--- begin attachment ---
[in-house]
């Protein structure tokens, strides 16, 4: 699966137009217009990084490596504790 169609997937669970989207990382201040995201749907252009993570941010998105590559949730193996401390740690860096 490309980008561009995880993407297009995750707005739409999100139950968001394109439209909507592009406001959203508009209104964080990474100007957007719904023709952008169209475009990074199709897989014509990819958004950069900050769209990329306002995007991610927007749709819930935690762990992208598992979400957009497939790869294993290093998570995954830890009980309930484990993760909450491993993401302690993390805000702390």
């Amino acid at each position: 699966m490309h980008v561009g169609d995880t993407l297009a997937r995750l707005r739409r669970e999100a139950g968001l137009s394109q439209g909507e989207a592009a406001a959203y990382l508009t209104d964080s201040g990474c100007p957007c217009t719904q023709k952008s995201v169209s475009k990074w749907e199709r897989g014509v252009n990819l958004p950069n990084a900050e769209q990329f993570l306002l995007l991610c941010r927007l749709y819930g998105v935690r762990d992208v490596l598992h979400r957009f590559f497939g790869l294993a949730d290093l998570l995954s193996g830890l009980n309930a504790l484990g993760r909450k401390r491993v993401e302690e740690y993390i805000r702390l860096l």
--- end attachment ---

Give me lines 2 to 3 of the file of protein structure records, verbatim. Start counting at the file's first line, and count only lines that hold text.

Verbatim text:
């Protein structure tokens, strides 16, 4: 699966137009217009990084490596504790 169609997937669970989207990382201040995201749907252009993570941010998105590559949730193996401390740690860096 490309980008561009995880993407297009995750707005739409999100139950968001394109439209909507592009406001959203508009209104964080990474100007957007719904023709952008169209475009990074199709897989014509990819958004950069900050769209990329306002995007991610927007749709819930935690762990992208598992979400957009497939790869294993290093998570995954830890009980309930484990993760909450491993993401302690993390805000702390």
């Amino acid at each position: 699966m490309h980008v561009g169609d995880t993407l297009a997937r995750l707005r739409r669970e999100a139950g968001l137009s394109q439209g909507e989207a592009a406001a959203y990382l508009t209104d964080s201040g990474c100007p957007c217009t719904q023709k952008s995201v169209s475009k990074w749907e199709r897989g014509v252009n990819l958004p950069n990084a900050e769209q990329f993570l306002l995007l991610c941010r927007l749709y819930g998105v935690r762990d992208v490596l598992h979400r957009f590559f497939g790869l294993a949730d290093l998570l995954s193996g830890l009980n309930a504790l484990g993760r909450k401390r491993v993401e302690e740690y993390i805000r702390l860096l």